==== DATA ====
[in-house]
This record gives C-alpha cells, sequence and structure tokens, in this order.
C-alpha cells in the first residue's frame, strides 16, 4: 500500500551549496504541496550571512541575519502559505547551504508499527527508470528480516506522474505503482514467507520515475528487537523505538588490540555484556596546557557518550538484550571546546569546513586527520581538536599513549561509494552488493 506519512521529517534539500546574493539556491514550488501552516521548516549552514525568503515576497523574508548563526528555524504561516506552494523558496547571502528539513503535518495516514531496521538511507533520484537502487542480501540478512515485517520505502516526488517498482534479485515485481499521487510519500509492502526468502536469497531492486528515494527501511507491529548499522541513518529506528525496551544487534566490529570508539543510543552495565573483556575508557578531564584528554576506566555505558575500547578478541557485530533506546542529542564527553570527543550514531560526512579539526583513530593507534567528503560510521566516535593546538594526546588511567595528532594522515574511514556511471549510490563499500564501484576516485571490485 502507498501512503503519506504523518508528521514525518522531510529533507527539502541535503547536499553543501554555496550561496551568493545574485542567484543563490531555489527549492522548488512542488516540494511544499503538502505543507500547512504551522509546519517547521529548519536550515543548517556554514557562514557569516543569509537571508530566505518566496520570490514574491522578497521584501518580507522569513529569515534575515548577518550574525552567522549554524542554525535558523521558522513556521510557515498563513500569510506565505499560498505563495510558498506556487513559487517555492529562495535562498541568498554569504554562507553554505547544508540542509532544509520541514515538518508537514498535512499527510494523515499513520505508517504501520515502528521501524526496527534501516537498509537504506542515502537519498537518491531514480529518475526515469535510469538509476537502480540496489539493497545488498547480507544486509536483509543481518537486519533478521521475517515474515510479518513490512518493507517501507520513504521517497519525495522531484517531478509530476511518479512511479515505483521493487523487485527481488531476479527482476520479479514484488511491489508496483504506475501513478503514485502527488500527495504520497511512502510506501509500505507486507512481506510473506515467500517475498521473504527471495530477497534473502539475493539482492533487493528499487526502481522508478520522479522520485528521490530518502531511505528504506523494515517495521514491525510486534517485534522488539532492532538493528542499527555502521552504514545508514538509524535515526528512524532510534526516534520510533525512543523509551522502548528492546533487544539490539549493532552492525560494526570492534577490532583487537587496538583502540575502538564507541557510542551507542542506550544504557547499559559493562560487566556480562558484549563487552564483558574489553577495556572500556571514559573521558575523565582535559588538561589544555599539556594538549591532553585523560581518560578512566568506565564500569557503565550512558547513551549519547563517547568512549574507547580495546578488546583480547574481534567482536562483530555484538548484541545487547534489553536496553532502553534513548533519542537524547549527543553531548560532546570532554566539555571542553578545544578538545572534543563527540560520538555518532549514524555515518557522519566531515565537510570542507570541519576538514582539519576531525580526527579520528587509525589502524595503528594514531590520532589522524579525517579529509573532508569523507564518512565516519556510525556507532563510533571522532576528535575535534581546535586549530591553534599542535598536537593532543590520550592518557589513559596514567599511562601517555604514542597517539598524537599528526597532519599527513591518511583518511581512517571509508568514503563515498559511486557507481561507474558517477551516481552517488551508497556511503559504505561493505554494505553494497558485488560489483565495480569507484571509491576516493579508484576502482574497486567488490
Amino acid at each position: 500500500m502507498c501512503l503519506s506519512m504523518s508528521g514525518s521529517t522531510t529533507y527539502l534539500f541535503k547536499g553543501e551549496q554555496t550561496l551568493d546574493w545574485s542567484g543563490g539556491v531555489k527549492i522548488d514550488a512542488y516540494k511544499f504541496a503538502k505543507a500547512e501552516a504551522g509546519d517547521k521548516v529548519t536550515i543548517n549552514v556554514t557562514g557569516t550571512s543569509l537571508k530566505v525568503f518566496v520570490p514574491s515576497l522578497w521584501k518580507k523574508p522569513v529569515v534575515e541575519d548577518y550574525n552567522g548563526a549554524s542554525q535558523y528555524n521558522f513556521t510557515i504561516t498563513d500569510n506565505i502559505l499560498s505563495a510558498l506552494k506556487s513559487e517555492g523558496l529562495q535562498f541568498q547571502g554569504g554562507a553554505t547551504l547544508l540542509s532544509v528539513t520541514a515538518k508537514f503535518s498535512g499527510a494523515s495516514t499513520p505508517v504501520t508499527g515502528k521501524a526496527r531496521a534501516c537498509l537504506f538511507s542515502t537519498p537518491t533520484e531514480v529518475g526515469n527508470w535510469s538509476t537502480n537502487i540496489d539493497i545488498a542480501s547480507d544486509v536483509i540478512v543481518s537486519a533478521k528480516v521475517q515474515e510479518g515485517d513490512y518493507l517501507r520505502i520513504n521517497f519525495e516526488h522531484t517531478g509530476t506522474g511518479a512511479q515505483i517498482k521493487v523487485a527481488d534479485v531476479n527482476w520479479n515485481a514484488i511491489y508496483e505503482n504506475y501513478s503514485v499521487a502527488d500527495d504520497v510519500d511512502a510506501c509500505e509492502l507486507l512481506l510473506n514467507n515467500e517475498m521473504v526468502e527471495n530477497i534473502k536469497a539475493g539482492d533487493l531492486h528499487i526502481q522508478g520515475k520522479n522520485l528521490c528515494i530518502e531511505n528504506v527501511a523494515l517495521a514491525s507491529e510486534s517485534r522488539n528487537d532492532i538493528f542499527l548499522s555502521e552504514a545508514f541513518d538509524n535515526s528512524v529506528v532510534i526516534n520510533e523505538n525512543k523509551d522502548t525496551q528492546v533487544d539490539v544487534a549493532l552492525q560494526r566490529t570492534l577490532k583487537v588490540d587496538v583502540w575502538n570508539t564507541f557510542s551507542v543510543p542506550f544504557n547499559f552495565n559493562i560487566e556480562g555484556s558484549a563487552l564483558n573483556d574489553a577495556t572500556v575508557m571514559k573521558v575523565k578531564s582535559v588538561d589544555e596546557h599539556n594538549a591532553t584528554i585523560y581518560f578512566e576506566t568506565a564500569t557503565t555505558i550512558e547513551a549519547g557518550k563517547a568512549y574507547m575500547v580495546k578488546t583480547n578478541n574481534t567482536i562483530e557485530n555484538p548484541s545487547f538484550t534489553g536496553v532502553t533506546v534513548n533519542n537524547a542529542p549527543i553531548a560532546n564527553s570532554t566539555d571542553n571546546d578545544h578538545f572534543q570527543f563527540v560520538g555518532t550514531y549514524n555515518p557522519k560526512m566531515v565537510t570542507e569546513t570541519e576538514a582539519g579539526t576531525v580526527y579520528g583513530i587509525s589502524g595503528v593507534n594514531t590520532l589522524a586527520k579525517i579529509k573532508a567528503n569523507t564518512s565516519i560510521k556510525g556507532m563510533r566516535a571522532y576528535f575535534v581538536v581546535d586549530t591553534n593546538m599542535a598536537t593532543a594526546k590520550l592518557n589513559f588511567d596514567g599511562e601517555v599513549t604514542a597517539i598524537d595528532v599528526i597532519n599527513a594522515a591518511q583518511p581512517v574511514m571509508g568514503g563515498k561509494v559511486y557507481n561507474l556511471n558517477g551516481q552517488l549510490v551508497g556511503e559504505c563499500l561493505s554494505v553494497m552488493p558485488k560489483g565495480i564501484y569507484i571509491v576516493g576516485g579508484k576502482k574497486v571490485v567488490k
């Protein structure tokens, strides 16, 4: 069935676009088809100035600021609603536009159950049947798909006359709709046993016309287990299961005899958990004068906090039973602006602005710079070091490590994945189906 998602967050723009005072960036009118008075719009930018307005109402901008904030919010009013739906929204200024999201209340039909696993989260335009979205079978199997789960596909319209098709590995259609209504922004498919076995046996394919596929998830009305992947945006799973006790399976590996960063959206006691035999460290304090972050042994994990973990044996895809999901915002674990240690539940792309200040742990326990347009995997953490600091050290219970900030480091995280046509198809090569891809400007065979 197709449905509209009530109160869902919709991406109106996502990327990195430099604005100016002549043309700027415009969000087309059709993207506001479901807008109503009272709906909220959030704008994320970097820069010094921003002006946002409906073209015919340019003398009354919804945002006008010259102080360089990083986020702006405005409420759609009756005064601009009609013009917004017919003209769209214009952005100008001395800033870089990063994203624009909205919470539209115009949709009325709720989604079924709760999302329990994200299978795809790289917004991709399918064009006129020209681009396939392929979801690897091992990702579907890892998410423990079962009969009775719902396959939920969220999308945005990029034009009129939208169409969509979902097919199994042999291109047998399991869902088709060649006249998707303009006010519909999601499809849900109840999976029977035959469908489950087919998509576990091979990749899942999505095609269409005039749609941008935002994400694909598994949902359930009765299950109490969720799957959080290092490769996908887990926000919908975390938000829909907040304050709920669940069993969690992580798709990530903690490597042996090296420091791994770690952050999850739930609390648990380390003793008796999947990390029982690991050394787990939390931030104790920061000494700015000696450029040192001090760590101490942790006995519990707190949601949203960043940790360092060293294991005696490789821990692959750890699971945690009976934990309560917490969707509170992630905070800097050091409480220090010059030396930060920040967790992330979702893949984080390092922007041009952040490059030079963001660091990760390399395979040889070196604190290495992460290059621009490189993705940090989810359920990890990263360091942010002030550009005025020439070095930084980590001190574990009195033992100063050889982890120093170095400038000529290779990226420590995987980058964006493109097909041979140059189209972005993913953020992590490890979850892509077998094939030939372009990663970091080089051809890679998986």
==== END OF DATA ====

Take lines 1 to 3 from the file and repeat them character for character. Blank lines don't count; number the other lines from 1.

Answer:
[in-house]
This record gives C-alpha cells, sequence and structure tokens, in this order.
C-alpha cells in the first residue's frame, strides 16, 4: 500500500551549496504541496550571512541575519502559505547551504508499527527508470528480516506522474505503482514467507520515475528487537523505538588490540555484556596546557557518550538484550571546546569546513586527520581538536599513549561509494552488493 506519512521529517534539500546574493539556491514550488501552516521548516549552514525568503515576497523574508548563526528555524504561516506552494523558496547571502528539513503535518495516514531496521538511507533520484537502487542480501540478512515485517520505502516526488517498482534479485515485481499521487510519500509492502526468502536469497531492486528515494527501511507491529548499522541513518529506528525496551544487534566490529570508539543510543552495565573483556575508557578531564584528554576506566555505558575500547578478541557485530533506546542529542564527553570527543550514531560526512579539526583513530593507534567528503560510521566516535593546538594526546588511567595528532594522515574511514556511471549510490563499500564501484576516485571490485 502507498501512503503519506504523518508528521514525518522531510529533507527539502541535503547536499553543501554555496550561496551568493545574485542567484543563490531555489527549492522548488512542488516540494511544499503538502505543507500547512504551522509546519517547521529548519536550515543548517556554514557562514557569516543569509537571508530566505518566496520570490514574491522578497521584501518580507522569513529569515534575515548577518550574525552567522549554524542554525535558523521558522513556521510557515498563513500569510506565505499560498505563495510558498506556487513559487517555492529562495535562498541568498554569504554562507553554505547544508540542509532544509520541514515538518508537514498535512499527510494523515499513520505508517504501520515502528521501524526496527534501516537498509537504506542515502537519498537518491531514480529518475526515469535510469538509476537502480540496489539493497545488498547480507544486509536483509543481518537486519533478521521475517515474515510479518513490512518493507517501507520513504521517497519525495522531484517531478509530476511518479512511479515505483521493487523487485527481488531476479527482476520479479514484488511491489508496483504506475501513478503514485502527488500527495504520497511512502510506501509500505507486507512481506510473506515467500517475498521473504527471495530477497534473502539475493539482492533487493528499487526502481522508478520522479522520485528521490530518502531511505528504506523494515517495521514491525510486534517485534522488539532492532538493528542499527555502521552504514545508514538509524535515526528512524532510534526516534520510533525512543523509551522502548528492546533487544539490539549493532552492525560494526570492534577490532583487537587496538583502540575502538564507541557510542551507542542506550544504557547499559559493562560487566556480562558484549563487552564483558574489553577495556572500556571514559573521558575523565582535559588538561589544555599539556594538549591532553585523560581518560578512566568506565564500569557503565550512558547513551549519547563517547568512549574507547580495546578488546583480547574481534567482536562483530555484538548484541545487547534489553536496553532502553534513548533519542537524547549527543553531548560532546570532554566539555571542553578545544578538545572534543563527540560520538555518532549514524555515518557522519566531515565537510570542507570541519576538514582539519576531525580526527579520528587509525589502524595503528594514531590520532589522524579525517579529509573532508569523507564518512565516519556510525556507532563510533571522532576528535575535534581546535586549530591553534599542535598536537593532543590520550592518557589513559596514567599511562601517555604514542597517539598524537599528526597532519599527513591518511583518511581512517571509508568514503563515498559511486557507481561507474558517477551516481552517488551508497556511503559504505561493505554494505553494497558485488560489483565495480569507484571509491576516493579508484576502482574497486567488490